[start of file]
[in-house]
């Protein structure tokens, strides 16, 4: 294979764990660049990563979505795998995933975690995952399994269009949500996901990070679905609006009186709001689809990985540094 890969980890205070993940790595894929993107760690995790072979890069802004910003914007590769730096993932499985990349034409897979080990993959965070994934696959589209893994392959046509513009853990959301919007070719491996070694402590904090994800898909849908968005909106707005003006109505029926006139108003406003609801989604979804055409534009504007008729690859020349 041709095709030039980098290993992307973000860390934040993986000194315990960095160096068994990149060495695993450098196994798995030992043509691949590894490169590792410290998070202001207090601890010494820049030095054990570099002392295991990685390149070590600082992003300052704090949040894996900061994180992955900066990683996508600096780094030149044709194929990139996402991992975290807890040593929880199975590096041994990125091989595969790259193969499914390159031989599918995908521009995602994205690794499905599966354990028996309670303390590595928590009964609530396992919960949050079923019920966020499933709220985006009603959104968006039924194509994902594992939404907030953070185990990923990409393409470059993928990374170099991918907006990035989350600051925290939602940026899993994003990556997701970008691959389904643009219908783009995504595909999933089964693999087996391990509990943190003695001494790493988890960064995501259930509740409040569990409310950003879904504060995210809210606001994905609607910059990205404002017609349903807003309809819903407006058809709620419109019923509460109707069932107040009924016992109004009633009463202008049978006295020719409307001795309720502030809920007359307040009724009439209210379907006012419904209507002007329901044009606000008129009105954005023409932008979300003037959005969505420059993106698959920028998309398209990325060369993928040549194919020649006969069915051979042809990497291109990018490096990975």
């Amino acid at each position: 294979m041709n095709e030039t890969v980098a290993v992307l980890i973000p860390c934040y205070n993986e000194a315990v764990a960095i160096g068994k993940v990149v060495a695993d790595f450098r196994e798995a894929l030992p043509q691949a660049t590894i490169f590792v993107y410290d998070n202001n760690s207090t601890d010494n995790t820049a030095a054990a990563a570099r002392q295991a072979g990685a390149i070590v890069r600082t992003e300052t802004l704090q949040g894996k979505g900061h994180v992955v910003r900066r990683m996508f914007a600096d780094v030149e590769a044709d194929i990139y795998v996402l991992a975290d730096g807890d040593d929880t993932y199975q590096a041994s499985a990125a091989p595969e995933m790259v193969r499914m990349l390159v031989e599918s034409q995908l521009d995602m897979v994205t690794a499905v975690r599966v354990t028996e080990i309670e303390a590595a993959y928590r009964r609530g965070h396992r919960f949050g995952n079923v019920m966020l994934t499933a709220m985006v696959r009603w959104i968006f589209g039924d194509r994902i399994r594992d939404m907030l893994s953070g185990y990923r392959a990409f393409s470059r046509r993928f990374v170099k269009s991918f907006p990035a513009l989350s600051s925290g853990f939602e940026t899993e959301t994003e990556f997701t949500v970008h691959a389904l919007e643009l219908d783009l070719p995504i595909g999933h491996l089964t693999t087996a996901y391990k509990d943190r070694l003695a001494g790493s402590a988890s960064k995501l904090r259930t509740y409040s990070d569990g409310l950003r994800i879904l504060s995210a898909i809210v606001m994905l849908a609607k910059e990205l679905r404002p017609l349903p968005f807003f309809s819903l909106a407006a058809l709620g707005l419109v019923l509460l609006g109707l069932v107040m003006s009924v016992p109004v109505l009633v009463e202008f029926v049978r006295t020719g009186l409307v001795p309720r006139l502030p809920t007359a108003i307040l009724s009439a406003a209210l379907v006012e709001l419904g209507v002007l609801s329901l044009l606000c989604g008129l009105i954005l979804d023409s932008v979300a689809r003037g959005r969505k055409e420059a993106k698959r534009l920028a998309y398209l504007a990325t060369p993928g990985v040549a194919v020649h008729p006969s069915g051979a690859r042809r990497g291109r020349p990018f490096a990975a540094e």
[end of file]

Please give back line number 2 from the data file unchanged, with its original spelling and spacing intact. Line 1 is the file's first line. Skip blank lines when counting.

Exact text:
């Protein structure tokens, strides 16, 4: 294979764990660049990563979505795998995933975690995952399994269009949500996901990070679905609006009186709001689809990985540094 890969980890205070993940790595894929993107760690995790072979890069802004910003914007590769730096993932499985990349034409897979080990993959965070994934696959589209893994392959046509513009853990959301919007070719491996070694402590904090994800898909849908968005909106707005003006109505029926006139108003406003609801989604979804055409534009504007008729690859020349 041709095709030039980098290993992307973000860390934040993986000194315990960095160096068994990149060495695993450098196994798995030992043509691949590894490169590792410290998070202001207090601890010494820049030095054990570099002392295991990685390149070590600082992003300052704090949040894996900061994180992955900066990683996508600096780094030149044709194929990139996402991992975290807890040593929880199975590096041994990125091989595969790259193969499914390159031989599918995908521009995602994205690794499905599966354990028996309670303390590595928590009964609530396992919960949050079923019920966020499933709220985006009603959104968006039924194509994902594992939404907030953070185990990923990409393409470059993928990374170099991918907006990035989350600051925290939602940026899993994003990556997701970008691959389904643009219908783009995504595909999933089964693999087996391990509990943190003695001494790493988890960064995501259930509740409040569990409310950003879904504060995210809210606001994905609607910059990205404002017609349903807003309809819903407006058809709620419109019923509460109707069932107040009924016992109004009633009463202008049978006295020719409307001795309720502030809920007359307040009724009439209210379907006012419904209507002007329901044009606000008129009105954005023409932008979300003037959005969505420059993106698959920028998309398209990325060369993928040549194919020649006969069915051979042809990497291109990018490096990975």